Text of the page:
Don't ask me how I know this but...

    A Toby Keith Song (I'm not as good as I once was?) has two women stating their names as Bobby Jo and Betty Lou
  • July 21, 2011
    Arivne
    Literature
    • Kathy Sue Loudermilk, from Lewis Grizzard's stories about the U.S. state of Georgia.

    Real Life
    • The actor Billy Bob Thornton, born in Arkansas.
  • July 21, 2011
    Kharonthe
    Truth in Television, this is very very very common in Latin America and Spain.
  • July 21, 2011
    Frank75
    Discussed in John Grisham's first novel.
  • July 21, 2011
    pinkdalek
    The original Mary Sue.
  • July 21, 2011
    captainbrass2
    Compare Wacky Americans Have Wacky Names where this is a sub-category and the name is used to indicate a comedy character from the US. There are several examples on that page (to declare an interest, I was its sponsor in YKTTW).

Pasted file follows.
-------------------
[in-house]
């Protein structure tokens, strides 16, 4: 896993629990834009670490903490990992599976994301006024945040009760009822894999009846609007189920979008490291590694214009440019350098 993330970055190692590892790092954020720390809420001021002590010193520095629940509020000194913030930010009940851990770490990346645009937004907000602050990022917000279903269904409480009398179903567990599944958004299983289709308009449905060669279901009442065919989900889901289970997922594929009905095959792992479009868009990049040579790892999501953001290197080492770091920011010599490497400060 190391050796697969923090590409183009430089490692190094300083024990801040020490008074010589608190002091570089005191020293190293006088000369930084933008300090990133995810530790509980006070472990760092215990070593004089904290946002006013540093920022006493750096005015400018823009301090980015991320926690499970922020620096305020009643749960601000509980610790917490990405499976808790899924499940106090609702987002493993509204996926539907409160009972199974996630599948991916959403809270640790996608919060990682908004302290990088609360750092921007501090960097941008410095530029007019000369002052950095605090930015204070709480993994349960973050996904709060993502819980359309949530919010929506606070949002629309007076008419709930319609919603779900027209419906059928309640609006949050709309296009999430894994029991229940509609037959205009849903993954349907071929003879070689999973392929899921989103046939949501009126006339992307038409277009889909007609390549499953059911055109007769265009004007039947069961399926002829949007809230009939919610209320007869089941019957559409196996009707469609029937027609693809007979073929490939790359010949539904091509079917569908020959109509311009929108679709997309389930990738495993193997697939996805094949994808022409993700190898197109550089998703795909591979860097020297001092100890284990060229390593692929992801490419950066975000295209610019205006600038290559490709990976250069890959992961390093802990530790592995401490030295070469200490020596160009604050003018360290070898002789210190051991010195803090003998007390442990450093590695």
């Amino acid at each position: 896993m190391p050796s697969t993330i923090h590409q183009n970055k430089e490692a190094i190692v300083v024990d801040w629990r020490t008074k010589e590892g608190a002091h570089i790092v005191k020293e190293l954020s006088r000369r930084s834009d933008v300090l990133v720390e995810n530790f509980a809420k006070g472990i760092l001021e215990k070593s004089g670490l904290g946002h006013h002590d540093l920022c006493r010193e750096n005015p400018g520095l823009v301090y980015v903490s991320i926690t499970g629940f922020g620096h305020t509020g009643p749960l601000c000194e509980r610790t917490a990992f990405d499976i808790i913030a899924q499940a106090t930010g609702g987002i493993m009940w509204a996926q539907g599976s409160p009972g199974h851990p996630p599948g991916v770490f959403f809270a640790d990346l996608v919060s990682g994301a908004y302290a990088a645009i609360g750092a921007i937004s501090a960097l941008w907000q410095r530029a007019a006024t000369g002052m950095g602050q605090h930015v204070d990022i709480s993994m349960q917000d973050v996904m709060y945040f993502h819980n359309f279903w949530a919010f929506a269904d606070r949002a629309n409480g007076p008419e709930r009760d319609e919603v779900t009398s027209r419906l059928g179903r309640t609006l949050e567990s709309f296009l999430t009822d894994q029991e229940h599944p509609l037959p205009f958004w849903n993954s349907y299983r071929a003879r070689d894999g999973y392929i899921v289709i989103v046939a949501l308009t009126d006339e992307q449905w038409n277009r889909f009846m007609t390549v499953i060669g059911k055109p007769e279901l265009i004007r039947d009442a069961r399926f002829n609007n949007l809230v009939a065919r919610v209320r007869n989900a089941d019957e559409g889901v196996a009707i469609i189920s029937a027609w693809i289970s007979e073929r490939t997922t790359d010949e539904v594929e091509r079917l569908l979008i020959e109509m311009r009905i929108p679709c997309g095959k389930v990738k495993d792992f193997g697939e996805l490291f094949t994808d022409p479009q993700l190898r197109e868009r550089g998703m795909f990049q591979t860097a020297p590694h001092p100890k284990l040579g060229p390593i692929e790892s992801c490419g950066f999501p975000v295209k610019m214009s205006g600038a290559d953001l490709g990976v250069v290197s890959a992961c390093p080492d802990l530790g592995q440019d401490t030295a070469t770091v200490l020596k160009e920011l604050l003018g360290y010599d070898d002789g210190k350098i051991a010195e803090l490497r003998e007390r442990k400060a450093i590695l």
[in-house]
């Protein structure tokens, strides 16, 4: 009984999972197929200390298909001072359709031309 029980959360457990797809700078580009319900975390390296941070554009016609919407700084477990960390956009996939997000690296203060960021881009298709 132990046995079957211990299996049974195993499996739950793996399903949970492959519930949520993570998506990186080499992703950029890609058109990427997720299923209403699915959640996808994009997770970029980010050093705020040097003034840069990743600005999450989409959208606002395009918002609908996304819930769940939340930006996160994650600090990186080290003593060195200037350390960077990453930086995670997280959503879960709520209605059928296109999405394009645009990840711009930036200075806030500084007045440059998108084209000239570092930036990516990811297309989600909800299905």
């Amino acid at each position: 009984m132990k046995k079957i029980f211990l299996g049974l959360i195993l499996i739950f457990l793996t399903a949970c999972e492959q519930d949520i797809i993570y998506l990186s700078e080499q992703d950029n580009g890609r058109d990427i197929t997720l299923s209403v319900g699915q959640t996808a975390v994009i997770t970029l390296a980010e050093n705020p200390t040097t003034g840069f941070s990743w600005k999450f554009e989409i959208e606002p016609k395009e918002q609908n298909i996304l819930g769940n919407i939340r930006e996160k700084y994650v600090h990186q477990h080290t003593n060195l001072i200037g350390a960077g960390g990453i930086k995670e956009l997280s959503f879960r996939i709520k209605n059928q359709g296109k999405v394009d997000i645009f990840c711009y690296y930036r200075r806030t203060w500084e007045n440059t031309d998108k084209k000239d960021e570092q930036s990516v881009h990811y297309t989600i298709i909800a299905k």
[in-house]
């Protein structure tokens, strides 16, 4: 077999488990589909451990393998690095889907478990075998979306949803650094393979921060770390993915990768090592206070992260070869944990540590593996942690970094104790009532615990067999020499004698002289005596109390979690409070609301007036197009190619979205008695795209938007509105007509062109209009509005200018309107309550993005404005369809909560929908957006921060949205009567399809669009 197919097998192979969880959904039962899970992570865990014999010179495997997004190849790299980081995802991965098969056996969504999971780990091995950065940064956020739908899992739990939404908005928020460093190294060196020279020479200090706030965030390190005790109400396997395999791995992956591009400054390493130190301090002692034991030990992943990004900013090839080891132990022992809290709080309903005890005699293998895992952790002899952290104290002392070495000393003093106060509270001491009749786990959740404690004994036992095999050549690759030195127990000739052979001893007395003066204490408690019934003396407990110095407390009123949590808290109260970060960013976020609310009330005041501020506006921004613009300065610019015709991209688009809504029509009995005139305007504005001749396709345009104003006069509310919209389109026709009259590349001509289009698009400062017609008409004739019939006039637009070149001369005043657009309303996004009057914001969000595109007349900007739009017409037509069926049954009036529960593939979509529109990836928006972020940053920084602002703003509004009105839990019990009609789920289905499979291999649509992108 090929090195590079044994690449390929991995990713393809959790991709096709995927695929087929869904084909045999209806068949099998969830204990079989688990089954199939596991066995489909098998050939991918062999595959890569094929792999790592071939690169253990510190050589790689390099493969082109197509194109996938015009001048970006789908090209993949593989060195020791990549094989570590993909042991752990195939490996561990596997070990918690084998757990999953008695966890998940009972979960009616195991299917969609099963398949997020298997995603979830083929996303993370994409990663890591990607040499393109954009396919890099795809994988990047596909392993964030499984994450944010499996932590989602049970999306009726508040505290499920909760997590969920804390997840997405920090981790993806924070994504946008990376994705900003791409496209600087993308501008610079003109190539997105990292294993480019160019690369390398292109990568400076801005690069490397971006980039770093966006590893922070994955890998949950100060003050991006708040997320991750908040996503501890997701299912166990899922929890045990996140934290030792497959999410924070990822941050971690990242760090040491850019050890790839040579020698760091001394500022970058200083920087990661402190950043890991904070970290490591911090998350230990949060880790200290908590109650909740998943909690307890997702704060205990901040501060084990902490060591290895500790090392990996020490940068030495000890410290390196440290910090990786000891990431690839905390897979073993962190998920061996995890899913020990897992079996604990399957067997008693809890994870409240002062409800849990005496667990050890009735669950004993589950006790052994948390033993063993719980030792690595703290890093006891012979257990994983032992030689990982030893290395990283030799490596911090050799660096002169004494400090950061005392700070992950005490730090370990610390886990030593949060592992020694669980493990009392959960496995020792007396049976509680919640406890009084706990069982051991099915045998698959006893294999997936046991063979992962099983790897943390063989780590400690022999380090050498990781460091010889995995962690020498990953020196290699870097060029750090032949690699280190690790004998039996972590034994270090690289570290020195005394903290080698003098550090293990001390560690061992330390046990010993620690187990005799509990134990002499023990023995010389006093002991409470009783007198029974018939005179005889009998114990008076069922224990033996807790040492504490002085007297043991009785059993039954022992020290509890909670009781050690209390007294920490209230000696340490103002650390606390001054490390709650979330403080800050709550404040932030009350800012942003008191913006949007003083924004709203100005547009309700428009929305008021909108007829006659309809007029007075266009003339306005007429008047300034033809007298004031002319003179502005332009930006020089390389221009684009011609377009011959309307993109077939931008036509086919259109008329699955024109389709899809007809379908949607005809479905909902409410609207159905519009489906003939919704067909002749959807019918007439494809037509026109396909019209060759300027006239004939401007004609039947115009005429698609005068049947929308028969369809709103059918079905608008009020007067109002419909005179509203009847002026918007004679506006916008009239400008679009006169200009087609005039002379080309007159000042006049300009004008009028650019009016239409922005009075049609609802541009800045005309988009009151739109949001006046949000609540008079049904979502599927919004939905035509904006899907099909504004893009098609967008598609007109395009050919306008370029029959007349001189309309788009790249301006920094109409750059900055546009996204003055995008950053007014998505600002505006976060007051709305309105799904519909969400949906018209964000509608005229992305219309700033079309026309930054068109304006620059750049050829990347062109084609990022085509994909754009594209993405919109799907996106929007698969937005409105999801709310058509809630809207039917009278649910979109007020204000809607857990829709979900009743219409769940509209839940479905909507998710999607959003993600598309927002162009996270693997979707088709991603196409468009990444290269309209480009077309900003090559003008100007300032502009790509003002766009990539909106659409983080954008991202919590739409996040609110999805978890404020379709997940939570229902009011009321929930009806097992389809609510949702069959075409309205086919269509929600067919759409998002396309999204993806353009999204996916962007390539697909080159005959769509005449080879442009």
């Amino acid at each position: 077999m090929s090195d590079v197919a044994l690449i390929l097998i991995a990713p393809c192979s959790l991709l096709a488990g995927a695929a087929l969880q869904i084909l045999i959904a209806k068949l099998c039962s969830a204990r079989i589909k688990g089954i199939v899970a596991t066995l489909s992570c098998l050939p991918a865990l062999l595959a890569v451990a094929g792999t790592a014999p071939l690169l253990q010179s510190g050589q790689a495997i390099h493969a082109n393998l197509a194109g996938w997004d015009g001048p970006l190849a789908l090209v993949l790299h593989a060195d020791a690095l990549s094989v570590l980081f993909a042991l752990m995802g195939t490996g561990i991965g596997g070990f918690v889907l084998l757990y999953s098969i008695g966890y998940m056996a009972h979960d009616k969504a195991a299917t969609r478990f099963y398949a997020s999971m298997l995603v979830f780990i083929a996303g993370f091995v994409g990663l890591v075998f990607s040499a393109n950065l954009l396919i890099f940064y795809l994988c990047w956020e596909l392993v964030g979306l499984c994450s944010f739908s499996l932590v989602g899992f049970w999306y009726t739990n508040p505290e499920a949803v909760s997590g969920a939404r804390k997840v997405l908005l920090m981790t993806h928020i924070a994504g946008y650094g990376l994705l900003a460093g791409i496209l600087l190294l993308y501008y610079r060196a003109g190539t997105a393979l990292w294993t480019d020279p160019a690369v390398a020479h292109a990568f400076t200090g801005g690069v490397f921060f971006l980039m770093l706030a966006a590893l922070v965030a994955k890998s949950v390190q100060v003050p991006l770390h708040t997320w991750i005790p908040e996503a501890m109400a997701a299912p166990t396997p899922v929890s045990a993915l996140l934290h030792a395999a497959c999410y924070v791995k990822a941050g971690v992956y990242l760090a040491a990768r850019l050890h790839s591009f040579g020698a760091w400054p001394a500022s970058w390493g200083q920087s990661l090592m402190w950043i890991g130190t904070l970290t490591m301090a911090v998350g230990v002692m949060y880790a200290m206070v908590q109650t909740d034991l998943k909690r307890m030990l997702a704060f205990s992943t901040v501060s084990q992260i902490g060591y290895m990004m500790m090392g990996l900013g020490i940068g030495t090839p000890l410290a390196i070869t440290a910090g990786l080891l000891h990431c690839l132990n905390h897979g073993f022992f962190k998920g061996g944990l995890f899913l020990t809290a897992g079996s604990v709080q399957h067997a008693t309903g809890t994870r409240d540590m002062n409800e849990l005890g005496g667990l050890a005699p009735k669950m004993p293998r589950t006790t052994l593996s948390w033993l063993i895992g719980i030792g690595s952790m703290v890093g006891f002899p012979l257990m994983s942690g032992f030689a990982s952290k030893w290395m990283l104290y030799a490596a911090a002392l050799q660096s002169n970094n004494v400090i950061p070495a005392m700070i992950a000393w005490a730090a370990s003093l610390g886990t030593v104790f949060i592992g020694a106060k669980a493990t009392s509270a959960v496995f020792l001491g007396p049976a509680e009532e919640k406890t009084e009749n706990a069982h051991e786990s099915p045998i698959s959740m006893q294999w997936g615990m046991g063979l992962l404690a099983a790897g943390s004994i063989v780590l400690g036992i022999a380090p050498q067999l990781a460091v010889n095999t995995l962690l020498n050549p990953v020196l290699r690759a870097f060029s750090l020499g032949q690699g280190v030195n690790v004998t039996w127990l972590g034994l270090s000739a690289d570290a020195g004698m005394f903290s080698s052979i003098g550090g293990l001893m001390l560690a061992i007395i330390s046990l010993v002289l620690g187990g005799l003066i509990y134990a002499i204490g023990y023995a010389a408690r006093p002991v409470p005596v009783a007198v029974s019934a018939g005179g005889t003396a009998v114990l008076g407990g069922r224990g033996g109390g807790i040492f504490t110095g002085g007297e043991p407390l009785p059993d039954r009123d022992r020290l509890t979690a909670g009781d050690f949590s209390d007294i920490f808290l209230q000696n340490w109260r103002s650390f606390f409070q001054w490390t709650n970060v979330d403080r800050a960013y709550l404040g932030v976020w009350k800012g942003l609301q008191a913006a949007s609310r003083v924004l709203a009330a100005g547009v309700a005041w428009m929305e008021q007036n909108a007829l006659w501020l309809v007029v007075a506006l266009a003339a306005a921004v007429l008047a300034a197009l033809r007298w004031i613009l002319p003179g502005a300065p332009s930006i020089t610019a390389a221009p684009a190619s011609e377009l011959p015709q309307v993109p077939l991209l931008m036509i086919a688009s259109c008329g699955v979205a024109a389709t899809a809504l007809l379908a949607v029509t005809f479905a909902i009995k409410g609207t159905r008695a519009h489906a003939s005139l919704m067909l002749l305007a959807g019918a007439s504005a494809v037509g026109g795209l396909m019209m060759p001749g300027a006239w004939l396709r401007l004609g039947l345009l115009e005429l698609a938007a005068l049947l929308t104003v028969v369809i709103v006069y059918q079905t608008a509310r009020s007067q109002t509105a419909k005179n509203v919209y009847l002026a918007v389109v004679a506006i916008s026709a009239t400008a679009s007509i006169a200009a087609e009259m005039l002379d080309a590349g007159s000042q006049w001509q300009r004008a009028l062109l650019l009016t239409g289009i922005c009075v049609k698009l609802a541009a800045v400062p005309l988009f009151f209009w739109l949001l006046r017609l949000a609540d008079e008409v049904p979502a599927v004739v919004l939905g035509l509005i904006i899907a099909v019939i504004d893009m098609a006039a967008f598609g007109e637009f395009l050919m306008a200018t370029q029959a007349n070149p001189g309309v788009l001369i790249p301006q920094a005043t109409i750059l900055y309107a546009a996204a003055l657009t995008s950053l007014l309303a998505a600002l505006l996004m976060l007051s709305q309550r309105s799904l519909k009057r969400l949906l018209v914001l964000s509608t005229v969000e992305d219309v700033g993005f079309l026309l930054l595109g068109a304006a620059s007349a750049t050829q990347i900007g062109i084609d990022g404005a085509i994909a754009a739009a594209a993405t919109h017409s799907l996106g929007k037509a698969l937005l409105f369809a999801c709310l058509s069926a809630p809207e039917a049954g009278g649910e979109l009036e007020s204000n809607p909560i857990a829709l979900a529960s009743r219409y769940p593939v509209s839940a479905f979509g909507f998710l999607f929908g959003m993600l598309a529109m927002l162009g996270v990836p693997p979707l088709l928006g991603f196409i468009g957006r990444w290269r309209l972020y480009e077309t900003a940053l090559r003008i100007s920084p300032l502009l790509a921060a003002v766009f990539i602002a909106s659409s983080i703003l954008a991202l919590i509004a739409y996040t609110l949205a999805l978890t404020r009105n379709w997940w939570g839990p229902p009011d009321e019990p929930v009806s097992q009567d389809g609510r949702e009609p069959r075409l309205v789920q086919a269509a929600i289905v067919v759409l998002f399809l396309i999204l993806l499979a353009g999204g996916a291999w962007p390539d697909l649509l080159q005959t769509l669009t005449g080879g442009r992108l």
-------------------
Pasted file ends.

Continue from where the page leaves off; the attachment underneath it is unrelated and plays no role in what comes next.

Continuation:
A non- comedy example would be Billy Joe Macallister, who falls off the Tallahatchee Bridge (which was in Money, Mississippi) in Bobbie Gentry's classic 1967 song, Ode to Billy Joe. It was later adapted into a film.

  • July 21, 2011
    TonyG
    On Pinky And The Brain, one of Brain's plans involved him becoming a country singer, and one of the requirements was to have a name with three or more names. So he calls himself Bubba Bo Bob Brain.
  • July 21, 2011
    EmbracingShadows
  • July 21, 2011
    AgProv
    Radio

    • In the BBC radio comedy show At home With the Hardies, a very pukka Englishman (Jeremy Hardy) is married to a Ruby Wax-like brash all-American girl (Kit Hollerbach). They argue about what to call their daughter; the very English husband contentedly says that as she was born in England, there's no doubt about it - she ought to have two unambiguously English forenames like, ohh let me think, Roberta Josephine.

    His very American wife laughs wickedly, having won the argument, and says she agrees whole-heartedly with Bobbie-Jo.
  • July 21, 2011